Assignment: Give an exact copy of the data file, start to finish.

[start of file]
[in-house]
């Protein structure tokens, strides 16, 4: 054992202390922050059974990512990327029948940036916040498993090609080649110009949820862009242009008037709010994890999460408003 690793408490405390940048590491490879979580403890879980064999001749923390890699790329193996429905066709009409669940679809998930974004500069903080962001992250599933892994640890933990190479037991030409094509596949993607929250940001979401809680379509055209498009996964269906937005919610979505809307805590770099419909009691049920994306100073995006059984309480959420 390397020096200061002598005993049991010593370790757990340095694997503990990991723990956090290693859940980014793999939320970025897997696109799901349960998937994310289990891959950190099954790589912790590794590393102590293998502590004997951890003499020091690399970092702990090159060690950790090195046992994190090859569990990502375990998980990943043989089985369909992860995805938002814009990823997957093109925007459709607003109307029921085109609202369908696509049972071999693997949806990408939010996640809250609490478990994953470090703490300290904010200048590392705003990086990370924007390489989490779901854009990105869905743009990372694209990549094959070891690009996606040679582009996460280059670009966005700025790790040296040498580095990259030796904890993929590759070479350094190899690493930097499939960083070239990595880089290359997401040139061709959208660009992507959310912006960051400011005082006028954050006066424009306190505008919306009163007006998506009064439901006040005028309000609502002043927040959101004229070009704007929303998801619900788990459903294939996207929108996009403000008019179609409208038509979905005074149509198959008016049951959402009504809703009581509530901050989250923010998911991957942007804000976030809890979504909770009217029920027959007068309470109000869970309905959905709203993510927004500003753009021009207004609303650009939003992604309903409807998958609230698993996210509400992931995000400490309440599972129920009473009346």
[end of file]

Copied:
[in-house]
């Protein structure tokens, strides 16, 4: 054992202390922050059974990512990327029948940036916040498993090609080649110009949820862009242009008037709010994890999460408003 690793408490405390940048590491490879979580403890879980064999001749923390890699790329193996429905066709009409669940679809998930974004500069903080962001992250599933892994640890933990190479037991030409094509596949993607929250940001979401809680379509055209498009996964269906937005919610979505809307805590770099419909009691049920994306100073995006059984309480959420 390397020096200061002598005993049991010593370790757990340095694997503990990991723990956090290693859940980014793999939320970025897997696109799901349960998937994310289990891959950190099954790589912790590794590393102590293998502590004997951890003499020091690399970092702990090159060690950790090195046992994190090859569990990502375990998980990943043989089985369909992860995805938002814009990823997957093109925007459709607003109307029921085109609202369908696509049972071999693997949806990408939010996640809250609490478990994953470090703490300290904010200048590392705003990086990370924007390489989490779901854009990105869905743009990372694209990549094959070891690009996606040679582009996460280059670009966005700025790790040296040498580095990259030796904890993929590759070479350094190899690493930097499939960083070239990595880089290359997401040139061709959208660009992507959310912006960051400011005082006028954050006066424009306190505008919306009163007006998506009064439901006040005028309000609502002043927040959101004229070009704007929303998801619900788990459903294939996207929108996009403000008019179609409208038509979905005074149509198959008016049951959402009504809703009581509530901050989250923010998911991957942007804000976030809890979504909770009217029920027959007068309470109000869970309905959905709203993510927004500003753009021009207004609303650009939003992604309903409807998958609230698993996210509400992931995000400490309440599972129920009473009346």